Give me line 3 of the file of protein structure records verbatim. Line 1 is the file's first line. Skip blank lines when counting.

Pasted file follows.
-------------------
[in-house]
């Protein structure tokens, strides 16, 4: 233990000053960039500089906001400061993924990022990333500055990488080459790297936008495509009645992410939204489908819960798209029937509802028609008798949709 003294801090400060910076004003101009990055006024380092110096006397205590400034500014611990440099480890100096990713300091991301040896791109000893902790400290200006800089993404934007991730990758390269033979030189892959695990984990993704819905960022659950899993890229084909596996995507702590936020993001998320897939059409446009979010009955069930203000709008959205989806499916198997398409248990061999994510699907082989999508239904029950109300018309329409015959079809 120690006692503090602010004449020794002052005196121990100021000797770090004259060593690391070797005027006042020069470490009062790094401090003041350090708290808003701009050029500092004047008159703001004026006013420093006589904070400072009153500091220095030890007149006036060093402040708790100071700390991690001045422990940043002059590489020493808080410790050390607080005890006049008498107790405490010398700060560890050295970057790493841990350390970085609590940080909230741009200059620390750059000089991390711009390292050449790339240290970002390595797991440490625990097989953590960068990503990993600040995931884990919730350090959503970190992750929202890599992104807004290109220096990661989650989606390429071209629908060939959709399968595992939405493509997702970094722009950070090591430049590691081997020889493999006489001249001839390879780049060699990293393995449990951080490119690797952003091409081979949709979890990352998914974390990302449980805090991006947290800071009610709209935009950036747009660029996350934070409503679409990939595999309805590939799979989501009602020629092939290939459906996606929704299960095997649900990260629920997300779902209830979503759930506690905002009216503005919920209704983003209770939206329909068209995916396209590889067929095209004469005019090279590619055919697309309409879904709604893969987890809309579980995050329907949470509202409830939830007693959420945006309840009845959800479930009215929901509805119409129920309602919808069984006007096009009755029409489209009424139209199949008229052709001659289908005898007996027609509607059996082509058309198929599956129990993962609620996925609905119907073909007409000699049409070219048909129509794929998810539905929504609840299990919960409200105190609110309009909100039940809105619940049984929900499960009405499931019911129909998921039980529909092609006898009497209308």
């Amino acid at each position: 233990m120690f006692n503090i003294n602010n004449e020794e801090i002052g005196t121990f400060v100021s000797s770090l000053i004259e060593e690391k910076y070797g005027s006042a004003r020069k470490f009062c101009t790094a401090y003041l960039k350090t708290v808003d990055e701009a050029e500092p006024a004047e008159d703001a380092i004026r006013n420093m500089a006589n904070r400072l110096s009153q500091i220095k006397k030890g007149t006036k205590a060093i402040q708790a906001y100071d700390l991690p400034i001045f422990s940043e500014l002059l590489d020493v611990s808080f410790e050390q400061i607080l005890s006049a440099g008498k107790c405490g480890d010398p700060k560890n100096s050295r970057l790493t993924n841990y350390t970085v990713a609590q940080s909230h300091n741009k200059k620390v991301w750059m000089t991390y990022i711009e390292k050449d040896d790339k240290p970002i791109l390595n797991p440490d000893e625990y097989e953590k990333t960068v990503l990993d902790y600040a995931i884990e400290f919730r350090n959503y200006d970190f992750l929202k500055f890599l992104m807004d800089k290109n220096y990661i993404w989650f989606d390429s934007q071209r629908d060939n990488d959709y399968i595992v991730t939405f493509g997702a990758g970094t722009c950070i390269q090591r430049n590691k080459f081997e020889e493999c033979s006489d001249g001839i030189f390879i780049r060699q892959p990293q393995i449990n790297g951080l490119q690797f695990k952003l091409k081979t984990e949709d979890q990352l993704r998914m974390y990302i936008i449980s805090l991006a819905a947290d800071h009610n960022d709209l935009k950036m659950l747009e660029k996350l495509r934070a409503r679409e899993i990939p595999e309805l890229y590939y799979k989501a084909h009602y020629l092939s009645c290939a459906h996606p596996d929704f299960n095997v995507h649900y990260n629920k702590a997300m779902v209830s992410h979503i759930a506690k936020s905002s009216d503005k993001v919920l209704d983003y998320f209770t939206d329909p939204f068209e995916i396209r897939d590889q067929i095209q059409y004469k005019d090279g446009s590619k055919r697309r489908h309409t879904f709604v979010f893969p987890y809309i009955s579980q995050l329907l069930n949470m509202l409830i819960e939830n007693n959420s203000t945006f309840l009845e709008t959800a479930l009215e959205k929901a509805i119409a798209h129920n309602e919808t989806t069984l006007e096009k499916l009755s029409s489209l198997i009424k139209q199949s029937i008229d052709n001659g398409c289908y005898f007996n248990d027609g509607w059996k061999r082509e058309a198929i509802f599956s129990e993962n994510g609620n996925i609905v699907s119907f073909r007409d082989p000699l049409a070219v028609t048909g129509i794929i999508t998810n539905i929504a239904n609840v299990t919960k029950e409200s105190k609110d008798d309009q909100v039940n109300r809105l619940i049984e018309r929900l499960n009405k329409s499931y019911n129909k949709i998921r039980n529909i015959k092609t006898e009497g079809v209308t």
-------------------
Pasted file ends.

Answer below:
């Amino acid at each position: 233990m120690f006692n503090i003294n602010n004449e020794e801090i002052g005196t121990f400060v100021s000797s770090l000053i004259e060593e690391k910076y070797g005027s006042a004003r020069k470490f009062c101009t790094a401090y003041l960039k350090t708290v808003d990055e701009a050029e500092p006024a004047e008159d703001a380092i004026r006013n420093m500089a006589n904070r400072l110096s009153q500091i220095k006397k030890g007149t006036k205590a060093i402040q708790a906001y100071d700390l991690p400034i001045f422990s940043e500014l002059l590489d020493v611990s808080f410790e050390q400061i607080l005890s006049a440099g008498k107790c405490g480890d010398p700060k560890n100096s050295r970057l790493t993924n841990y350390t970085v990713a609590q940080s909230h300091n741009k200059k620390v991301w750059m000089t991390y990022i711009e390292k050449d040896d790339k240290p970002i791109l390595n797991p440490d000893e625990y097989e953590k990333t960068v990503l990993d902790y600040a995931i884990e400290f919730r350090n959503y200006d970190f992750l929202k500055f890599l992104m807004d800089k290109n220096y990661i993404w989650f989606d390429s934007q071209r629908d060939n990488d959709y399968i595992v991730t939405f493509g997702a990758g970094t722009c950070i390269q090591r430049n590691k080459f081997e020889e493999c033979s006489d001249g001839i030189f390879i780049r060699q892959p990293q393995i449990n790297g951080l490119q690797f695990k952003l091409k081979t984990e949709d979890q990352l993704r998914m974390y990302i936008i449980s805090l991006a819905a947290d800071h009610n960022d709209l935009k950036m659950l747009e660029k996350l495509r934070a409503r679409e899993i990939p595999e309805l890229y590939y799979k989501a084909h009602y020629l092939s009645c290939a459906h996606p596996d929704f299960n095997v995507h649900y990260n629920k702590a997300m779902v209830s992410h979503i759930a506690k936020s905002s009216d503005k993001v919920l209704d983003y998320f209770t939206d329909p939204f068209e995916i396209r897939d590889q067929i095209q059409y004469k005019d090279g446009s590619k055919r697309r489908h309409t879904f709604v979010f893969p987890y809309i009955s579980q995050l329907l069930n949470m509202l409830i819960e939830n007693n959420s203000t945006f309840l009845e709008t959800a479930l009215e959205k929901a509805i119409a798209h129920n309602e919808t989806t069984l006007e096009k499916l009755s029409s489209l198997i009424k139209q199949s029937i008229d052709n001659g398409c289908y005898f007996n248990d027609g509607w059996k061999r082509e058309a198929i509802f599956s129990e993962n994510g609620n996925i609905v699907s119907f073909r007409d082989p000699l049409a070219v028609t048909g129509i794929i999508t998810n539905i929504a239904n609840v299990t919960k029950e409200s105190k609110d008798d309009q909100v039940n109300r809105l619940i049984e018309r929900l499960n009405k329409s499931y019911n129909k949709i998921r039980n529909i015959k092609t006898e009497g079809v209308t």